Lawyers for Texas International Airlines and Continental Airlines, locked in an increasingly complicated takeover battle, sparred yesterday before the Civil Aeronautics Board -- a group of seemingly reluctant generals.

Texas International, which has $93 million worth of Continental's stock tied up in a board-approved nonvoting trust, has asked the CAB for authority to use its considerable holdings -- or another mechanism -- to prevent the Los Angeles-based airline from going forward with a plan to give control of the airline to its employes.

In its attempt to thwart the takeover bid by Texas International, Continental has devised a plan to issue 15.4 million new shares of stock, more than double the amount currently outstanding, to its employes through an employe stock ownership plan. TI contends that the plan, which won't be submitted to Continental's sahreholders, will dilute significantly the value of the holdings of existing shareholders, including TI's 7 1/2 million shares, and will damage the overall financial stability of the airline.

Right now, TI's shares of Continental stock, 48 1/2 percent of the total, are being held in a nonvoting trust designed to insulate it from exercising any control of Continental while its application to acquire is pending at the CAB.

Yesterday, John W. Barnum, TI's lawyer, argued that the CAB should allow TI the same rights to protect its investment that shareholders generally have. There are two ways that could be done, he suggested. Under one plan, TI would place itself in trust with a group of independent trustees appointed to run the company; that would allow TI's parent company, Texas Air Corp., to take immediate control of Continental.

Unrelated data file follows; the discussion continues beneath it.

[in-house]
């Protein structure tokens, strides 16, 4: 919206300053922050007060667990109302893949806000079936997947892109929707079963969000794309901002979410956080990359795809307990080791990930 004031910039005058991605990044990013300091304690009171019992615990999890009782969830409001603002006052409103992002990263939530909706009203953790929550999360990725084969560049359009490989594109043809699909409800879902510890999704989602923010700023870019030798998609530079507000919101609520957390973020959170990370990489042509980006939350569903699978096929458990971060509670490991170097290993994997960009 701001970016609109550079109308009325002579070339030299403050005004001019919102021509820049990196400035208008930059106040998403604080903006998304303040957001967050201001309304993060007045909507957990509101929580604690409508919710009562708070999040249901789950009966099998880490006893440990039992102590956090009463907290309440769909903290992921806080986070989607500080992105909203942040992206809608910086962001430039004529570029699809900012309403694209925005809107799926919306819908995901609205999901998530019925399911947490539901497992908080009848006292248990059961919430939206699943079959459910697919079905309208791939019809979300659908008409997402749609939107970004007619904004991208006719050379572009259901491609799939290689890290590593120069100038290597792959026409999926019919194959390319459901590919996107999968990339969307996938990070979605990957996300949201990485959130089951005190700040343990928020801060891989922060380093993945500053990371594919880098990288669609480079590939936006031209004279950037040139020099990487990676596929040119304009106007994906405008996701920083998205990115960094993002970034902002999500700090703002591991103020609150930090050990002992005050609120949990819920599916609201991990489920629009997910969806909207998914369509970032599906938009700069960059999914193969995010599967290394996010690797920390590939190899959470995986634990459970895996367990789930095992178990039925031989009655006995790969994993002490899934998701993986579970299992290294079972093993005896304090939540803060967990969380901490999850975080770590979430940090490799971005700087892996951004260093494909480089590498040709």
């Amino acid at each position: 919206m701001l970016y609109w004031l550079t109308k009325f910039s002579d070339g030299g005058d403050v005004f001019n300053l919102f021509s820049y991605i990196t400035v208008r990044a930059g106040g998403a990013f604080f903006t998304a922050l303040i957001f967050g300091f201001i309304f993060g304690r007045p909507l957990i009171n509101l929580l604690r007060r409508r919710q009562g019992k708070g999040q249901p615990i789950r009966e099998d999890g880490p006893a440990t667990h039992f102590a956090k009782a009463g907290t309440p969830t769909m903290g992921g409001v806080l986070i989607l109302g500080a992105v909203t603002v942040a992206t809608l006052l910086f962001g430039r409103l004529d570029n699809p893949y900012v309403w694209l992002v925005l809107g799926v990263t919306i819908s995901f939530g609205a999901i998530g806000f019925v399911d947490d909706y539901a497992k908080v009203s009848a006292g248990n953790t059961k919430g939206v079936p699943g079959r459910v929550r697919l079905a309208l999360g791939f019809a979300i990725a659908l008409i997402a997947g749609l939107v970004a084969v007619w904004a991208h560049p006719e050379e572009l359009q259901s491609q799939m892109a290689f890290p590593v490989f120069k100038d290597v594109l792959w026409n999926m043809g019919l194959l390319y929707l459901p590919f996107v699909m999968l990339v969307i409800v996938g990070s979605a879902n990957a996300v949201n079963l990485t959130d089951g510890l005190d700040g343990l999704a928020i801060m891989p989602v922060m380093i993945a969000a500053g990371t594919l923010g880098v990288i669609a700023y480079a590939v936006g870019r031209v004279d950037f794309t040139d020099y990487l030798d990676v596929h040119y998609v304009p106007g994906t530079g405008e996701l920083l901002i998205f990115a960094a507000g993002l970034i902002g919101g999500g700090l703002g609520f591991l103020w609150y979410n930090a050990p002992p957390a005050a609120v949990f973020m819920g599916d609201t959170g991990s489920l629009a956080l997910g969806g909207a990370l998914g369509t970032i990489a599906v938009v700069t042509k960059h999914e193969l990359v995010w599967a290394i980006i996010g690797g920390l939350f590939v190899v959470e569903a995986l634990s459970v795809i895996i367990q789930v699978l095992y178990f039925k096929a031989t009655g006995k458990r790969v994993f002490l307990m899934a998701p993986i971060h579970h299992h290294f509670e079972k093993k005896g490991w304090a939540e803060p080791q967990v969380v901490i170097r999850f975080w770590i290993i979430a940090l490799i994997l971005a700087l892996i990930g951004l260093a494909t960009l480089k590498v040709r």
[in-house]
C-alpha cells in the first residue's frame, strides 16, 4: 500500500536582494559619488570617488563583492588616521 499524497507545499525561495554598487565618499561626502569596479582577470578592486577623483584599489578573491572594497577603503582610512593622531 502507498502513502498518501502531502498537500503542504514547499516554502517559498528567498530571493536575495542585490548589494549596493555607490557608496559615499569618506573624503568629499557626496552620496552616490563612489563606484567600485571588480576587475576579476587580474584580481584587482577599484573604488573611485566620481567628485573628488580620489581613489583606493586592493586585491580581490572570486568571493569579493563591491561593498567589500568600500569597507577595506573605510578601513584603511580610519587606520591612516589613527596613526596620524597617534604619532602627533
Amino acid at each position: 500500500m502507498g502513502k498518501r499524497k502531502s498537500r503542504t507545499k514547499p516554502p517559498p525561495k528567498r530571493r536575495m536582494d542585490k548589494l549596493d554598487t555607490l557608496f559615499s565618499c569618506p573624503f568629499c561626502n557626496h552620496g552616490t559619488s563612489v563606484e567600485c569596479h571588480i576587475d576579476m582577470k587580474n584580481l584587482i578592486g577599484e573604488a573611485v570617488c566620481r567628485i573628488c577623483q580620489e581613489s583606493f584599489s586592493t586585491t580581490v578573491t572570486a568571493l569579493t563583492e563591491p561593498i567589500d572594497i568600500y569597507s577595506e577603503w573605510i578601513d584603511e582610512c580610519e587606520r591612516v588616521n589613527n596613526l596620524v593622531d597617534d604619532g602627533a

If the board will not go along with that unusual request, Barnum argued for a second course of action: that TI be given the right to put up for election to Continental's board a group of independent directors, approved by the CAB, who would represent a majority plus one of the board; they would be responsible for running the airline while the TI's application to acquire Continental is pending. Continental's annual shareholders' meeting is scheduled for May 6.

Barnum contended that the board's statute requires approval of some of the relief sought by TI unless it determined that the relief had anticompetitive consequences or was inconsistent with the public interest and taht the opponents of the plan had the burden of showing that it would have the negative effects.

The opponents didn't see it that way. James T. Lloyd, Continental's attorney, argued that TI was seeking the board's protection and wanted to preserve its dominant sahre in Continental.

"The ballgame is over if you do this," he said. He disputed TI's characterization of the employe stock ownership plan, arguing that it was lawful and represented a competing source of capital for Continental.

Although CAB members occasionally expressed doubt about whether they should get into the issue of the employe stock plan, it came up repeatedly.